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Hi all,

I just met this phrase, and tried looking it up in an on-line dictionary, but it wasn't there.

Could anyone tell be about it? Is it at least correct?

P.S.: I seem to have understood the meaning: "based on".
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Hi,

I just met this phrase, and tried looking it up in an on-line dictionary, but it wasn't there.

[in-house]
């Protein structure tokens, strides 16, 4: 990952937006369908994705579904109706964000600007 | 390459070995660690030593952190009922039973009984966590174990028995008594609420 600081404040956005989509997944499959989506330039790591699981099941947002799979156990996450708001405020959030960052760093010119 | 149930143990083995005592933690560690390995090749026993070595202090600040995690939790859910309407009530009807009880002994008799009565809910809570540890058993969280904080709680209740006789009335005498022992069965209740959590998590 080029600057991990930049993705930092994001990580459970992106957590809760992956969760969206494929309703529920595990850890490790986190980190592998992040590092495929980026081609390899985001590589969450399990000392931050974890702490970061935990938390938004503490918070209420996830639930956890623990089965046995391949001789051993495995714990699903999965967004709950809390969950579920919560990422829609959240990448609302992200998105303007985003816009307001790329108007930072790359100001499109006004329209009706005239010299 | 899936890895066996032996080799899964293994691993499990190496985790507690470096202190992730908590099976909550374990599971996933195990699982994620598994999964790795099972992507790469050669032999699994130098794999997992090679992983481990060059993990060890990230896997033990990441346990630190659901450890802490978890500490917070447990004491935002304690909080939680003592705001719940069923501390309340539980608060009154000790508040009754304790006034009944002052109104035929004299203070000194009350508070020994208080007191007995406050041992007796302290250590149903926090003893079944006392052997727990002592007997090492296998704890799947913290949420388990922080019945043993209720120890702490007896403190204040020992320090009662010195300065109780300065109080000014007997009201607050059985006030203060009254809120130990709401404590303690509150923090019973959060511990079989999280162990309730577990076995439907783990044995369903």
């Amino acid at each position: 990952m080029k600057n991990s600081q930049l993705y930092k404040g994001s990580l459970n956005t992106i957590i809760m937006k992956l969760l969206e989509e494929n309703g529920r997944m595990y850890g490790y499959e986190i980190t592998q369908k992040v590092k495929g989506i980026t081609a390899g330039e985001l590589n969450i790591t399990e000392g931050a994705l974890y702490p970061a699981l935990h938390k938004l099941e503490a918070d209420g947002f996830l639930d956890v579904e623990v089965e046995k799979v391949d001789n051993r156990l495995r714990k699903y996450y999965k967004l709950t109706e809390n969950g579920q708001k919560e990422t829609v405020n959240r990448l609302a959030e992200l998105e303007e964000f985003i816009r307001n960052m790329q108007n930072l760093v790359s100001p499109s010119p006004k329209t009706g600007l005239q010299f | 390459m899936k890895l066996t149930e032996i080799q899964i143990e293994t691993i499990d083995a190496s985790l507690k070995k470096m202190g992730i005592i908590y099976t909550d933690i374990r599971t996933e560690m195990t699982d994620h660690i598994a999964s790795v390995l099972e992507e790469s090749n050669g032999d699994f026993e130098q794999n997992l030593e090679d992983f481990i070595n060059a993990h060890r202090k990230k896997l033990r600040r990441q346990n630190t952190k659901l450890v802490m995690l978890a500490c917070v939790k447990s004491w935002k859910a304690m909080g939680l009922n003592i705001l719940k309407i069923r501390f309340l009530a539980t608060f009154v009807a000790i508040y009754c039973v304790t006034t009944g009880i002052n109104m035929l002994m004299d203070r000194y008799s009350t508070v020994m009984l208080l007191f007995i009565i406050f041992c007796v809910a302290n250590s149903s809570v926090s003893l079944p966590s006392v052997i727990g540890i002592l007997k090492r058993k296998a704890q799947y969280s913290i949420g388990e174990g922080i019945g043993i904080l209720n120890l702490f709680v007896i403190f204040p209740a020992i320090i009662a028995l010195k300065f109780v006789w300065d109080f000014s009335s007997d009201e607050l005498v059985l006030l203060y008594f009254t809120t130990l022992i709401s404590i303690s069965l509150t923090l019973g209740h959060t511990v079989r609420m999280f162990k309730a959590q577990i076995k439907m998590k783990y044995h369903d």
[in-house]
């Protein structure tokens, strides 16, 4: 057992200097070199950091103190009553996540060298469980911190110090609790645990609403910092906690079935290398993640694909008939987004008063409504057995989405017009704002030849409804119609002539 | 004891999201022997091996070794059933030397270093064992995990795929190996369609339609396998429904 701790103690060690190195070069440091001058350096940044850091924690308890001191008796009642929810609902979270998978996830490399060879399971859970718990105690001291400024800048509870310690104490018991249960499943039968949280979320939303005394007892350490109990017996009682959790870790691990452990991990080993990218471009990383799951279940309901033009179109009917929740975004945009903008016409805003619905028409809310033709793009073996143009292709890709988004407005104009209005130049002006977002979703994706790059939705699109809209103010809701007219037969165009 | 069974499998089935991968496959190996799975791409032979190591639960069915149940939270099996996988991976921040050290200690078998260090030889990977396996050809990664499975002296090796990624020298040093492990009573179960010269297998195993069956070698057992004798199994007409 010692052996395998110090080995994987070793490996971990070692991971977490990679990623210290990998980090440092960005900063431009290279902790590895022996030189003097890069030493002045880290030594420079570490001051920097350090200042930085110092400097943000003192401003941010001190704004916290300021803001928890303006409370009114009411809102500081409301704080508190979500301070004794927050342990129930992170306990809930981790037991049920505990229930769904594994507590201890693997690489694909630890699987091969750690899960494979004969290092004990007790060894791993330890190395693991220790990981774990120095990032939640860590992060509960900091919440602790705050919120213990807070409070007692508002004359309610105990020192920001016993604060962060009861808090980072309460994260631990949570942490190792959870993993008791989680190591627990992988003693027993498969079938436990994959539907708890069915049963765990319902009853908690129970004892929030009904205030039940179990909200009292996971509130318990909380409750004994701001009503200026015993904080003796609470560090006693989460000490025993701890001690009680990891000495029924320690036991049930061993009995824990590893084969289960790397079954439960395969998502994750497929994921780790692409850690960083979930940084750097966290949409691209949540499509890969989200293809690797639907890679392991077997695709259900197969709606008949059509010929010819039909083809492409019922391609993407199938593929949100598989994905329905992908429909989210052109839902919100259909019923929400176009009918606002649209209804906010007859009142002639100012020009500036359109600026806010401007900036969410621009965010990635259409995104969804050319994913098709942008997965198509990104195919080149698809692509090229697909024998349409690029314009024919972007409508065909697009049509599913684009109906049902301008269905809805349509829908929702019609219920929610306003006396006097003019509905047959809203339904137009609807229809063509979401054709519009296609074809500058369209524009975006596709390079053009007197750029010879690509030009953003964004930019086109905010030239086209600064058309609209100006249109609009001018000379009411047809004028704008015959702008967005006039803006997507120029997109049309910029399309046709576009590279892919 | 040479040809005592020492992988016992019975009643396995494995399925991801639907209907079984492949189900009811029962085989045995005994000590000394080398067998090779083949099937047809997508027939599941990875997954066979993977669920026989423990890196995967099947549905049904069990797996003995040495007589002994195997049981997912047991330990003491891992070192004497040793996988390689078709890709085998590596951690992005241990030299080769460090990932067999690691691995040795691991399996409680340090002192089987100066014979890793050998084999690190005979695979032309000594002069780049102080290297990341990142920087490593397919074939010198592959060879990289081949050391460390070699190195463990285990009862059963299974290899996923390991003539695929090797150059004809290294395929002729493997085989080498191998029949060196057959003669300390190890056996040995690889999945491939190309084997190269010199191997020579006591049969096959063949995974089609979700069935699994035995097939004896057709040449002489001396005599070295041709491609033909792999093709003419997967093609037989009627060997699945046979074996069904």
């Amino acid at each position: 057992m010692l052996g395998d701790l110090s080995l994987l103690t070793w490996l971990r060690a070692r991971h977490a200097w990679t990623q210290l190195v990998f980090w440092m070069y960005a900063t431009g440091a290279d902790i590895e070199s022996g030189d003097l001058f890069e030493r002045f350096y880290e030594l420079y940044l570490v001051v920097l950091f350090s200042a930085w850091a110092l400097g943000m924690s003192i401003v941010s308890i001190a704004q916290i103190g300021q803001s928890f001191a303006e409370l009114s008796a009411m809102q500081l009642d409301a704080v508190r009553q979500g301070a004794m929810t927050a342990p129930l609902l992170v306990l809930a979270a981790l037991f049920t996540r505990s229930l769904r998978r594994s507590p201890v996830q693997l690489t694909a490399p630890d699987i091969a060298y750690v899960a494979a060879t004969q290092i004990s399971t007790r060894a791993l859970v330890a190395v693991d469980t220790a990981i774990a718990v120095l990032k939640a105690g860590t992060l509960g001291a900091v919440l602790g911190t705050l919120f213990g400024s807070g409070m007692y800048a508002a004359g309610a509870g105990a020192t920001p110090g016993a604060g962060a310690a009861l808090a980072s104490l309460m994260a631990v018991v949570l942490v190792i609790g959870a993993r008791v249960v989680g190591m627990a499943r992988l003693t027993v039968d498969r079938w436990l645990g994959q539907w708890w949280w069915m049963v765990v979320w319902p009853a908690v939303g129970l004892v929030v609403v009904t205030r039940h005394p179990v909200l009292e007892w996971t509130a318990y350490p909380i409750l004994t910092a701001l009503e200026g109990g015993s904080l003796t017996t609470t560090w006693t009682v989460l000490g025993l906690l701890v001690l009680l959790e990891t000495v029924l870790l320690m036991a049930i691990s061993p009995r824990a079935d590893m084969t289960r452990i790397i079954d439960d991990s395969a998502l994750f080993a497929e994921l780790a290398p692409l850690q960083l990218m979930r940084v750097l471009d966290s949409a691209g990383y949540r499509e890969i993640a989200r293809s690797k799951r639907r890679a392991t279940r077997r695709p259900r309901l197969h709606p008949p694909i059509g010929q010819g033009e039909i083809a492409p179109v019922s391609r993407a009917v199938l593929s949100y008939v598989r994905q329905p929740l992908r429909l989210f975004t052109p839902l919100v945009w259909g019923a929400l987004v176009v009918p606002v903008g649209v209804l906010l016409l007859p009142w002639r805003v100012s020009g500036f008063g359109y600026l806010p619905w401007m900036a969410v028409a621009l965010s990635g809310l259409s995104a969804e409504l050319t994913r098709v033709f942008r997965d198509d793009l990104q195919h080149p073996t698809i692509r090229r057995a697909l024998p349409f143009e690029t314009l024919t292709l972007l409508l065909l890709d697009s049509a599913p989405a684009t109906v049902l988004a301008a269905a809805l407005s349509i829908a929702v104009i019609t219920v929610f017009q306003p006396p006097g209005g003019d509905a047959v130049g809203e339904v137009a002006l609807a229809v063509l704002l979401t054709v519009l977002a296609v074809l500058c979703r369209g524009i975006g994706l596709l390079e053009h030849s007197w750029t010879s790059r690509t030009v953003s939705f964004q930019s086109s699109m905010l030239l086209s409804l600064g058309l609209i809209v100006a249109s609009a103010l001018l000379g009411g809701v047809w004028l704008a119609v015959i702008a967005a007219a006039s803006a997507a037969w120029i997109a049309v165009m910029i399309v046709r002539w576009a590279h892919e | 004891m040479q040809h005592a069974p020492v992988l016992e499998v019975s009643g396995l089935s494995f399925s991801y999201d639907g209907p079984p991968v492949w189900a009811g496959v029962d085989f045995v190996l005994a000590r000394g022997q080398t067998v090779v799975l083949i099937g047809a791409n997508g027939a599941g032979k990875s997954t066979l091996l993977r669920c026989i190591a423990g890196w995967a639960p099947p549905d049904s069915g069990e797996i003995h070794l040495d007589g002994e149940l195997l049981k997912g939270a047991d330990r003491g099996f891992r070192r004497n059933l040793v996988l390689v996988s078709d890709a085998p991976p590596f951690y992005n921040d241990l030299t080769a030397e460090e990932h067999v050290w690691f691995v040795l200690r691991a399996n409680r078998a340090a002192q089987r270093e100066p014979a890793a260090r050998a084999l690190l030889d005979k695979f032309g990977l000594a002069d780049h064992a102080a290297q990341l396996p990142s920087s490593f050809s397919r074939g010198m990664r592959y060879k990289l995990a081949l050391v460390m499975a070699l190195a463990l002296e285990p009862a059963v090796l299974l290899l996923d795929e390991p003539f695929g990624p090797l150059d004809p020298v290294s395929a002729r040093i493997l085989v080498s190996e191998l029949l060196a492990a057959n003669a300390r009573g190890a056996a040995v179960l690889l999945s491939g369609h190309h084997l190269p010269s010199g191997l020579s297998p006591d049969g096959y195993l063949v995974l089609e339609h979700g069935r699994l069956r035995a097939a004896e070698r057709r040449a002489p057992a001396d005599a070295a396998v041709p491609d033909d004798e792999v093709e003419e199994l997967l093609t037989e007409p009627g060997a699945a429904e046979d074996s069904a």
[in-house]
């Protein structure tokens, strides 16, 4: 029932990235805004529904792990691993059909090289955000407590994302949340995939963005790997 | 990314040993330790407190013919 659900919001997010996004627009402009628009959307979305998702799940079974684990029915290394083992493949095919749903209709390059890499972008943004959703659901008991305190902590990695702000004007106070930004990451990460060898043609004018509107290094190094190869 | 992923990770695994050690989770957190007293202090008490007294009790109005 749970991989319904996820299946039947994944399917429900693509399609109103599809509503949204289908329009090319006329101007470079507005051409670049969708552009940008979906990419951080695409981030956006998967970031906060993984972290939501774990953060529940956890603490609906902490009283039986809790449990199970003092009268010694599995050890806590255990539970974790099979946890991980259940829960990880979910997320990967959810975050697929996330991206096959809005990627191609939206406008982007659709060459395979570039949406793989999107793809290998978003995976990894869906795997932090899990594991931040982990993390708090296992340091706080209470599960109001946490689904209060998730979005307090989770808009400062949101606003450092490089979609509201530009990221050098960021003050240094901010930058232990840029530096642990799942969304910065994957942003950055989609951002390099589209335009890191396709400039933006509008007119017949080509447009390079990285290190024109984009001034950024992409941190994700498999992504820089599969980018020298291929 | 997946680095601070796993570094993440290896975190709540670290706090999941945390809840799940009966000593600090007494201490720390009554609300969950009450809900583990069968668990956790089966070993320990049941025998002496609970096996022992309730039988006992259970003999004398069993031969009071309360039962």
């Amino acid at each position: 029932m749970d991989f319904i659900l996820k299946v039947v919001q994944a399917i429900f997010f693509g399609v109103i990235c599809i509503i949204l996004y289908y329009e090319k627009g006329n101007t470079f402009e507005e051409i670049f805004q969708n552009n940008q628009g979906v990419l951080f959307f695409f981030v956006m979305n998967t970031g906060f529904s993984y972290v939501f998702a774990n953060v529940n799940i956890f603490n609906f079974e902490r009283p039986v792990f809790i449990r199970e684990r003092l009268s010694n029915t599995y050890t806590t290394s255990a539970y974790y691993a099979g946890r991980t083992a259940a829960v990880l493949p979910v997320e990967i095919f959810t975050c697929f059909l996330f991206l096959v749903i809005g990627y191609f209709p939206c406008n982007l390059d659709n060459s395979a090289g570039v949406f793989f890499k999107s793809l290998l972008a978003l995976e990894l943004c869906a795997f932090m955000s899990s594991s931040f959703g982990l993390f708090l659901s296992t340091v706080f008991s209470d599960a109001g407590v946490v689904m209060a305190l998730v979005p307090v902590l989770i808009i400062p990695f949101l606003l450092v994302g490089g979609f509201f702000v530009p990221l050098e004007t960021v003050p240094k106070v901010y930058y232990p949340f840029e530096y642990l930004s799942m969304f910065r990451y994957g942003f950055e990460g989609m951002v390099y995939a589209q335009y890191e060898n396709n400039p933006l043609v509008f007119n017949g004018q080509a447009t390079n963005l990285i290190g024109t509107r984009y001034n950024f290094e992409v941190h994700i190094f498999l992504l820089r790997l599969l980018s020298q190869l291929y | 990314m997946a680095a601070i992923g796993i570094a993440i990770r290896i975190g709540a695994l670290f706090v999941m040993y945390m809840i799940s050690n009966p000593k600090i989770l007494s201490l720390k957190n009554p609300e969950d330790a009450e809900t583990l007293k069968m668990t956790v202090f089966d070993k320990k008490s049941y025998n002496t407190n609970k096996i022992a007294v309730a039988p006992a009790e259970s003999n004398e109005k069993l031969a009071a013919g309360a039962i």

Could anyone tell be about it? Is it at least correct?

P.S.: I seem to have understood the meaning: "based on".
Both of these seem definitely substandard to me.

Actually, as a further point, I feel the same way about any use of '... off of ...' (eg It fell off of the table, He jumped off of the cliff'). But this battle is almost lost, because I hear this usage so often.

Best wishes, Clive
Comments  
omit the "of". The sentence will remain the same; "I jumped off of the horse" is the same as "I jumped off the horse". "Off of" has become part of descriptive English, where it seems OK, but is really slang.